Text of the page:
Monday night I went to a dinner. It's a dinner called Ultreya, meaning onward. The first Monday of every month I go to this dinner and I share precious time with a unique gathering of people. We are all there because of one common bond, and that is our participation in a retreat called Cursillo. Several denominations have these retreats, and they come in many forms tailoring to the needs of the group. The purpose of these retreats is to ask the question "What now?" How do I take my utter gratefulness in being saved by Christ out into the world around me? Here we are, Christian and all, so what now?
We often times have been through a personal journey or we are facing a journey of some sort. Many of the Cursillistas on my weekend were cancer survivors or people living with a chronic and debilitating illness. Michael and I were facing a move to a new city, leaving behind a very comfortable and supportive group of friends and believers we very much counted on. Our house went on the market the day we left for the retreat, and we left our 3 yr. old with a babysitter for the weekend for the first time. I was six and a half months pregnant, supposed to be on bed rest (I didn't find that out til after I got back), and Michael was commuting two hours round trip for work til we moved. We had no health insurance due to that waiting period with new jobs, and we were feeling a bit uneasy about the whole situation. The week before I felt Satan attacking. I had contractions, I was completely irrational towards Michael, I hated everything we owned, I didn't think we had enough money or enough this or enough that. I had way too much to do to go spend three days in the woods, without my only child and no phone, talking to God. I wasn't going to even share a room with my husband. I had to room with a woman I had never met before. What if she snored? What if I had to get up fifteen times a night to pee? If it hadn't been for Peggy Williams showing up at my door, ignoring my protests, packing my suitcase in her car and ushering me to the passenger seat, I would not have made it. Seriously. But I did. And the weekend was a period of pampering and listening and sharing and rejuvenation of the Spirit within each of us that attended. It was a time when we felt Jesus through the people around us. It made us want to share the gospel, to shout it out loud and proud, because it was so, so good. It was that mountaintop experience.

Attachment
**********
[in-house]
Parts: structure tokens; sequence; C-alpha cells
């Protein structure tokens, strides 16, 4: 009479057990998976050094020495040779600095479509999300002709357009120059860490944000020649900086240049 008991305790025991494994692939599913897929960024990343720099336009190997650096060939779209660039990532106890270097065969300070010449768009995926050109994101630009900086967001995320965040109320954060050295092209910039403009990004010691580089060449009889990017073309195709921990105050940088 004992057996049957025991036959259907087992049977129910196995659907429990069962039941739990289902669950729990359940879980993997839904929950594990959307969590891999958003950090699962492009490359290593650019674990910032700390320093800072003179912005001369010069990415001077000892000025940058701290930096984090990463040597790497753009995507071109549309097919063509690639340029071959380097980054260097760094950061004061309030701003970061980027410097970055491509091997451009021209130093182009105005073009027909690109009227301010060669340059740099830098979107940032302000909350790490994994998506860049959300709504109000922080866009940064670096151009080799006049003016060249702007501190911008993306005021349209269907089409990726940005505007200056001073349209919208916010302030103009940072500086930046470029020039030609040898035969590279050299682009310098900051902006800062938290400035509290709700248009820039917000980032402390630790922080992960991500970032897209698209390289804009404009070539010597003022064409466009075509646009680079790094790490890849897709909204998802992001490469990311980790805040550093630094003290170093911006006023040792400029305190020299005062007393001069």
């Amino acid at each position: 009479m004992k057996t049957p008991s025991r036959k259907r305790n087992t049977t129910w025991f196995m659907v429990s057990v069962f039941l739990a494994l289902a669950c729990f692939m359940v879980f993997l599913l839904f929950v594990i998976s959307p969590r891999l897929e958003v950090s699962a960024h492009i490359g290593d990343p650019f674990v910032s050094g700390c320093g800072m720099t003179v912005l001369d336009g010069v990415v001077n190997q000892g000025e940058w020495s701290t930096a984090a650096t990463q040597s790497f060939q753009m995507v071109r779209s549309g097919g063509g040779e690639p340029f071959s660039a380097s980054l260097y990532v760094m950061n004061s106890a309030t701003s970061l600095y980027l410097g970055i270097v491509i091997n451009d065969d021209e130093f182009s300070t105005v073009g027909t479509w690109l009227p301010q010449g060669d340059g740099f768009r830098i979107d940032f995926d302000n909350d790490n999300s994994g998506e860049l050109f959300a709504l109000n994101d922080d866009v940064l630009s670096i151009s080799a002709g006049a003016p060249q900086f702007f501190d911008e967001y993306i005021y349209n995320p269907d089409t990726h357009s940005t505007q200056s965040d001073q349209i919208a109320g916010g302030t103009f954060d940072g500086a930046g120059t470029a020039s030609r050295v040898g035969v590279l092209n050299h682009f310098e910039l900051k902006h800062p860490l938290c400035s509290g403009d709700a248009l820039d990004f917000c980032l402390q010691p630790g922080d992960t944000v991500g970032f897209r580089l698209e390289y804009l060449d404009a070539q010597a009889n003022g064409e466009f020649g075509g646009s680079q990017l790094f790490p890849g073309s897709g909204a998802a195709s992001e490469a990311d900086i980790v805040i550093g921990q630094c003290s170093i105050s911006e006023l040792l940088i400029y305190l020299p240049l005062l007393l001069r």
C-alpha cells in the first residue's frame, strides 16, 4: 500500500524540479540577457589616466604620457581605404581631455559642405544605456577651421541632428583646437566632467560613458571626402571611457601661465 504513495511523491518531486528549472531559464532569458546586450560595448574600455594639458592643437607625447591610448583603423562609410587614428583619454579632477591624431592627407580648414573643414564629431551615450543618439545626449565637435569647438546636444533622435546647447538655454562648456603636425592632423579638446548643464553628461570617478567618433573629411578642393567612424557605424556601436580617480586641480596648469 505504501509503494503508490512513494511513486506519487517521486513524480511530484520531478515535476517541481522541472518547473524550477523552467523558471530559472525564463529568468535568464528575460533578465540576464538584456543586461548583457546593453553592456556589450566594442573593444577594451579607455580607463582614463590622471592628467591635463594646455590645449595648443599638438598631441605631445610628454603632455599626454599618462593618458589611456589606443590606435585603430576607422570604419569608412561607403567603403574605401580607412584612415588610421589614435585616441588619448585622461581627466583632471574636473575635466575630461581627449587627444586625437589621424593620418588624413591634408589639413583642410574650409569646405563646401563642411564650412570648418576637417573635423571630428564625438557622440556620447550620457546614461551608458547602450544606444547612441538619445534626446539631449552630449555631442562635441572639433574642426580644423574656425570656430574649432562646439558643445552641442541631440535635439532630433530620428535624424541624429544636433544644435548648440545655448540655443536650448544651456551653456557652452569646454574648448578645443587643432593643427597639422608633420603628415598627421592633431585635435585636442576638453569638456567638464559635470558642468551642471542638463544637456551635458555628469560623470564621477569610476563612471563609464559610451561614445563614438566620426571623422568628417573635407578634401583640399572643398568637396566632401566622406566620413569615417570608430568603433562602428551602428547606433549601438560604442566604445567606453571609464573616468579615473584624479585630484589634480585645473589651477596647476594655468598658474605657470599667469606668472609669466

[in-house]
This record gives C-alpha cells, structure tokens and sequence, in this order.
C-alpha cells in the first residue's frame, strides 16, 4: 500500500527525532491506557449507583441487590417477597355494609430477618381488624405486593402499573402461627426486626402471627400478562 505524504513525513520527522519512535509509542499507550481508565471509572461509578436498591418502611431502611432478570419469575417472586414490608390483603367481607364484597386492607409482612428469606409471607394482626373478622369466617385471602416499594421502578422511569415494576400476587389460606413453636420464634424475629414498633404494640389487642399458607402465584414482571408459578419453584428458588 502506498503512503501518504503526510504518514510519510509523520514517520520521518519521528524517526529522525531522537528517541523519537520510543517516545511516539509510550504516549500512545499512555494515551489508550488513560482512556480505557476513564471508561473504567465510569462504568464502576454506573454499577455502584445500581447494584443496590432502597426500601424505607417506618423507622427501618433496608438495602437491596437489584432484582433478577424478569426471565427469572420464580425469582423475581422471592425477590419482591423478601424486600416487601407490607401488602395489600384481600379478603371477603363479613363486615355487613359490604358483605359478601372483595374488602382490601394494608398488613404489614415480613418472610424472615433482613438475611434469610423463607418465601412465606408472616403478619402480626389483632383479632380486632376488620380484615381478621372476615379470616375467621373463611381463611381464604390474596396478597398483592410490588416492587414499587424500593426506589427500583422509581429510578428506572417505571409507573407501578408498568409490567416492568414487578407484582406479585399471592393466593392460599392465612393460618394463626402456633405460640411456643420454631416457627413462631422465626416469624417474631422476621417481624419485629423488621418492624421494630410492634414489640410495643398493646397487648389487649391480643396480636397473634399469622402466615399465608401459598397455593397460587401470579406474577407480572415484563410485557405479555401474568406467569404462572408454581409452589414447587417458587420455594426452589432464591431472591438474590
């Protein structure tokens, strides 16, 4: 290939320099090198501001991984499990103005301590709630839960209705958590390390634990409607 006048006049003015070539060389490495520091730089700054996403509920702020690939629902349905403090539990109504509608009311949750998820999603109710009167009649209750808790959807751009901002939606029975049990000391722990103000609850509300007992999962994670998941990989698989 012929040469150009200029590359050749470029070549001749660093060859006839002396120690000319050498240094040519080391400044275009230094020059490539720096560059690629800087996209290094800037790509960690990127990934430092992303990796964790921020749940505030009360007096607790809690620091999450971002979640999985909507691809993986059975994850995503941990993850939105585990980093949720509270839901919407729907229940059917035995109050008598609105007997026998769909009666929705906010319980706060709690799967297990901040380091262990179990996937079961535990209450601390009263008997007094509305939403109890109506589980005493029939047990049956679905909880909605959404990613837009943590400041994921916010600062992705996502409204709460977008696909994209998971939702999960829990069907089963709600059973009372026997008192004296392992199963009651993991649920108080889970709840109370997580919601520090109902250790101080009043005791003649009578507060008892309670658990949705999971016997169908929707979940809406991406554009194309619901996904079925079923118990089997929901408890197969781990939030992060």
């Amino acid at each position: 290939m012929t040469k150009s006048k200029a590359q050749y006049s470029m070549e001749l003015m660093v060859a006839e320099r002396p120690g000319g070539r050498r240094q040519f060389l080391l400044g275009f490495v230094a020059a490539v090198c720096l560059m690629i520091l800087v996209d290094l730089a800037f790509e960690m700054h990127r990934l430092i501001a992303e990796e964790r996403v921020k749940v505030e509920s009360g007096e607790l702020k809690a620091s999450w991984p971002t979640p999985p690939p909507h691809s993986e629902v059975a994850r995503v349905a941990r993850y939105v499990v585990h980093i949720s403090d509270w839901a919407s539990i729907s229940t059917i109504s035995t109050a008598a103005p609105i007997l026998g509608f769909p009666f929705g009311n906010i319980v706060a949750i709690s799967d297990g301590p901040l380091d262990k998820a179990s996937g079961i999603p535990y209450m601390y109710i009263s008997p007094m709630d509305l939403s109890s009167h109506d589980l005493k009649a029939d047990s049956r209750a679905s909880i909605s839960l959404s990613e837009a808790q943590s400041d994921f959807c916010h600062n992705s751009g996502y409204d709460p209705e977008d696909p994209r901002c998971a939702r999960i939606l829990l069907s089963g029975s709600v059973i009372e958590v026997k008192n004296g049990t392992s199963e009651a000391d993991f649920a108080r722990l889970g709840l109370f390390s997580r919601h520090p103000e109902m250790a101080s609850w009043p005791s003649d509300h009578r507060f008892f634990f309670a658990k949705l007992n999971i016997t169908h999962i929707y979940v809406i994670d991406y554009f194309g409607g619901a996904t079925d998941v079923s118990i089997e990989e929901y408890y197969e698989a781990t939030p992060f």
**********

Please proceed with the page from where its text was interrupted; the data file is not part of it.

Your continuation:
Ash Wednesday is the time we remind ourselves we are dust. And to dust we will return. And somewhere in between the dustings we are to be Jesus to each other. We are to share the gospel, to walk like Christ. But it gets hard, and we get tired, and we forget. So here is our Ash Wednesday. Our reminder. It is the first day of forty days of preparation for the death and resurrection of our Lord. It is our time to prepare again for our time between the dustings. It is our time to pray to our Lord and to walk a walk like His. It is our opportunity to have another mountaintop experience, in a different way than the restful form of Cursillo. We can have another bonding time in communion with God by intentionally giving up and giving outwardly more than we may do the other 325 days of the year. We can begin to experience renewed compassion for Christ and also feel His grace reaching out towards us. Satan will be there, no doubt. If he tempted Jesus, I guarantee he will tempt us. But we have Jesus to lead the way. He's been there. Done that. And when we come off our mountain on Easter Sunday, He will be there still, filling up all of our crevices with the Spirit, His Spirit, when we move onward.